Wednesday, May 02, 2007

The Hassle in New Castle (Pt. 3)—The Prisoners "Bare" Their Grievances



You hate to say "I told you so!" but such is the case for New Castle Mayor Tom Nipp. His import-inmates-to-Indiana-to-provide-local-jobs idea just went up in smoke (or teargas to be exact), as hundreds of prisoners rioted recently at the town's spanking new correctional facility.

Nipp, you may recall, decided to build a prison in New Castle in an attempt to bring jobs back for many of his townspeople who remained unemployed when Chrysler folded up their parts plant here for greener pastures overseas. And, with the 2,500 capacity prison at half full three years after its completion, Mayor Nipp decided to fill it with some prisoners from Arizona, whose jails had inmates to spare.

Unfortunately, when you're counting on the cooperation of hardened criminals, things rarely go as planned. Shortly after the arrival of the first six hundred transfers, the new guys from Arizona, allegedly upset over the lack of "recreational options" compared to their old haunts, decided to test the waters. The Arizonians took off their shirts in protest, and when ordered to put them back on, refused.

Being unaccustomed with prison customs, I'm not sure what response this scenario called for. Confiscate their shirts as evidence and let them go bare chested to make the bad boys easier to ID? Take off their own shirts and stage a guard/inmate flex-off? Of course my conversations with deceased friend Sam Principato about prisoners' weightlifting habits indicated the inmates would win this event—especially against a group that consisted of few gung-ho macho guards and a lot of former automobile assembly line workers trying to pay their bills. As it turned out, it was none of the above, as the guards, seeing the now emboldened inmates picking up sticks, barricaded themselves in their break room and called 911.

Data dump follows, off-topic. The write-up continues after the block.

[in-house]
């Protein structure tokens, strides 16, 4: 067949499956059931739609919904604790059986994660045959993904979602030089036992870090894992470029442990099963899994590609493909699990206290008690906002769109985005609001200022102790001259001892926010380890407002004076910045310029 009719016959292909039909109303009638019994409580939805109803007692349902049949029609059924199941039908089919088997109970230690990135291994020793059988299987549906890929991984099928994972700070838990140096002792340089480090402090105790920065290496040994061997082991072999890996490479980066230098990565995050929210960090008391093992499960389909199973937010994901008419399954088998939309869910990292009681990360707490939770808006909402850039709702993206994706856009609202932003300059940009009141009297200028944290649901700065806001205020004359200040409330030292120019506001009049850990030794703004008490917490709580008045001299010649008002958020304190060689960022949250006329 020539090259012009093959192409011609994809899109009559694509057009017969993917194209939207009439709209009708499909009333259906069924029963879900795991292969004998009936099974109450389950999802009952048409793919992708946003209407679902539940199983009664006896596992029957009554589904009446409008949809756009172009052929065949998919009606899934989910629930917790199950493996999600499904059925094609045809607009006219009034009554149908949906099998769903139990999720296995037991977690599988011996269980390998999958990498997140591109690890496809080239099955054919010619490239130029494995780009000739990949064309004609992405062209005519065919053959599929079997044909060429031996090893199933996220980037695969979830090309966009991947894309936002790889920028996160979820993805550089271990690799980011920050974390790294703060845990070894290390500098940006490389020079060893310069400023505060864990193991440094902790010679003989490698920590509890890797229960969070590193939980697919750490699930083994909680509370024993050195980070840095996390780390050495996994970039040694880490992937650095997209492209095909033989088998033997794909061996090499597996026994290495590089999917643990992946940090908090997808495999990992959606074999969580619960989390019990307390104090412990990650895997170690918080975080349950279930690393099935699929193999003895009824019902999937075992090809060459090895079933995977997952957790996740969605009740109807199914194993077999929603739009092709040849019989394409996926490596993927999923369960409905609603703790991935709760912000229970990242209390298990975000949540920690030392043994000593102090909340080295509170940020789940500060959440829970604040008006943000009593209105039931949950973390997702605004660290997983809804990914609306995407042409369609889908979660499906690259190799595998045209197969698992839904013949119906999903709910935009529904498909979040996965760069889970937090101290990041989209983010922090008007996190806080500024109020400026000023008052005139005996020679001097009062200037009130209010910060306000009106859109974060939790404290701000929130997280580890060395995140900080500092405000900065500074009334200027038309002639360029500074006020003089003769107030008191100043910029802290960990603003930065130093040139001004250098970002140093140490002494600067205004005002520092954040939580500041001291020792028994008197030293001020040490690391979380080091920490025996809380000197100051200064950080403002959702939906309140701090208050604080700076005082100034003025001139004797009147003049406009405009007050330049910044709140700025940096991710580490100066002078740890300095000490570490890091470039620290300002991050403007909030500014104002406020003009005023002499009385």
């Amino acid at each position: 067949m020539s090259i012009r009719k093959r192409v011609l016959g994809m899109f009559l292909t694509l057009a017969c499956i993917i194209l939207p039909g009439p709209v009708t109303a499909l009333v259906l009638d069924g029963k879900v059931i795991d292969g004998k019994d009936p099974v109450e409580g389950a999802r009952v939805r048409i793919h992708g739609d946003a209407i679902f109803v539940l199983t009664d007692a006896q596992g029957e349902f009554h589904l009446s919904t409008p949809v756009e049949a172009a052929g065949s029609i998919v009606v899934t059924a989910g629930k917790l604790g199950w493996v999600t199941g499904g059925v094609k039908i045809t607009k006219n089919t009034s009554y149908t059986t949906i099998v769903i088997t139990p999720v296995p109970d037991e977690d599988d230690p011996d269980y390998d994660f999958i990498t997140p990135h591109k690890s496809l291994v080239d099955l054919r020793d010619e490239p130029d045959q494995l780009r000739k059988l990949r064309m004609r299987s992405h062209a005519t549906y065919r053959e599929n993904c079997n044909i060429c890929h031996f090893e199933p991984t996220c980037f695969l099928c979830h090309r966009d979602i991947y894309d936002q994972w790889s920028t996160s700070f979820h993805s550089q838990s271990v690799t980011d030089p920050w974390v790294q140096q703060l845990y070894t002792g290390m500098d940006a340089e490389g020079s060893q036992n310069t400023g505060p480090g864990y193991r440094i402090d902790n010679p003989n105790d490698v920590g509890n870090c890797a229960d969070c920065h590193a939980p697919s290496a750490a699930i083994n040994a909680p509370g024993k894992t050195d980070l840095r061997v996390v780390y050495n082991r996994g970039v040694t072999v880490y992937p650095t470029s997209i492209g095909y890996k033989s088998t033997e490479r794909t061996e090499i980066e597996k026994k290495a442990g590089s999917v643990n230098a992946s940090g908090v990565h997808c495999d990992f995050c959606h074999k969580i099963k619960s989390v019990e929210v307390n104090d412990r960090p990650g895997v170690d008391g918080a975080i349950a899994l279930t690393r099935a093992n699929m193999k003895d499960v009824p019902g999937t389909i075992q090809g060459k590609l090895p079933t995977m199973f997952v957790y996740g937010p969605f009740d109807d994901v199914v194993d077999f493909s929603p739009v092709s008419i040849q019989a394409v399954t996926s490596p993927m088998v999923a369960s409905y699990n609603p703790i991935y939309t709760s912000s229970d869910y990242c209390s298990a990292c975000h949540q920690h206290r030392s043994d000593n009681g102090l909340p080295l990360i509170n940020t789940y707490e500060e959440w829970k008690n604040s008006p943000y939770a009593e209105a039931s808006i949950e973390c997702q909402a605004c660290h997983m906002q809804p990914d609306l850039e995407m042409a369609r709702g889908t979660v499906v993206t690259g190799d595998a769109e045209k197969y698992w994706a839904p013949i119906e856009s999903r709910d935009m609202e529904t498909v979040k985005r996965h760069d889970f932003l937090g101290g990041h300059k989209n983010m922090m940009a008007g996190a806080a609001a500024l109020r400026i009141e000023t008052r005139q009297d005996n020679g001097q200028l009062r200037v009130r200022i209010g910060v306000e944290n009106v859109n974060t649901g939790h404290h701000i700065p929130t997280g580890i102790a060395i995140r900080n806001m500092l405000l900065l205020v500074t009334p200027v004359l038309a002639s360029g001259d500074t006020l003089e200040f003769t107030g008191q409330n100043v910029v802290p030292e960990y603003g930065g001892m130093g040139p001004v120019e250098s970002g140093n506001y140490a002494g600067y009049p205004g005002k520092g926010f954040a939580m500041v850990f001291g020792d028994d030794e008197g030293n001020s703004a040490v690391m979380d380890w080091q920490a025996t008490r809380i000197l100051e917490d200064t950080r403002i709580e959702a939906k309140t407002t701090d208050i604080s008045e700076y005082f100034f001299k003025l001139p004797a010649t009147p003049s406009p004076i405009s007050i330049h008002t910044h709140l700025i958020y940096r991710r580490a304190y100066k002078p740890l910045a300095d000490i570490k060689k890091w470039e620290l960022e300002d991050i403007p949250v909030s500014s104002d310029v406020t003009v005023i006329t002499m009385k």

"They had sticks and knives and SHANKS!" said one frightened anonymous New Castle newcomer. Meanwhile, guard Larry Savage, who did allow his name to be used, didn't exactly live up to it, saying, "They started flexing their muscles in an attempt to show they could take over the prison whenever they wanted to ... which is pretty much what they did." In the end, about five hundred prisoners entered into the melee, breaking windows and furniture and setting fire to mattresses before some real guards and riot police arrived on the scene with guns and teargas to bring the situation under control. "The [prison] environment was different than what they were used to," sighed Indiana Dept. of Correction Commissioner J. David Donahue who less than a month ago was reassuring of the New Castle Rotary Club that their prisoners wouldn't actually be "violent." And, at press time, Trina Randall, spokesman for CEO Groups Inc. (the independent management group who took over prison operations in Jan. 2006), was "unsure" if they would comply with the prisoners' recreation requests.

But whether the men get additional video games or gym equipment (hopefully no more dumbbells!) Mayor Nipp is faced with a dilemma. With only two guards and seven inmates hurt in the insurgency (and none seriously), Tom can once again claim he nipped the problem in the bud, but that would be a hollow victory (and pun) indeed. With the next six hundred Arizona prison transfers put on hold, and several hundred of the fracas' worst offenders being sent to a downstate maximum security site (New Castle is a medium security) Nipp's immediate goal for higher New Castle employment has exited the town as well.

It is easy now to draw the obvious conclusions, such as putting a prison in your town is not the answer to economic recovery, in fact, it may be even a worse idea than building a Wal-Mart. And yet, when there are no easy answers, you have to give Nipp credit for at least trying. Is not building a prison with built-in (although admittedly tough) jobs, better than ignoring the unemployment problem and risk having your own destitute citizens become criminals themselves? Perhaps if enough people pray, Mary will appear to a poor but devout New Castle girl and the prison could be converted into hotels to house all the religious pilgrims. 'Til then, we can only hope that the remaining prisoners will keep their shirts on.

Fighting Irish Thomas: Catholicism, Politics, Saints, and Notre Dame

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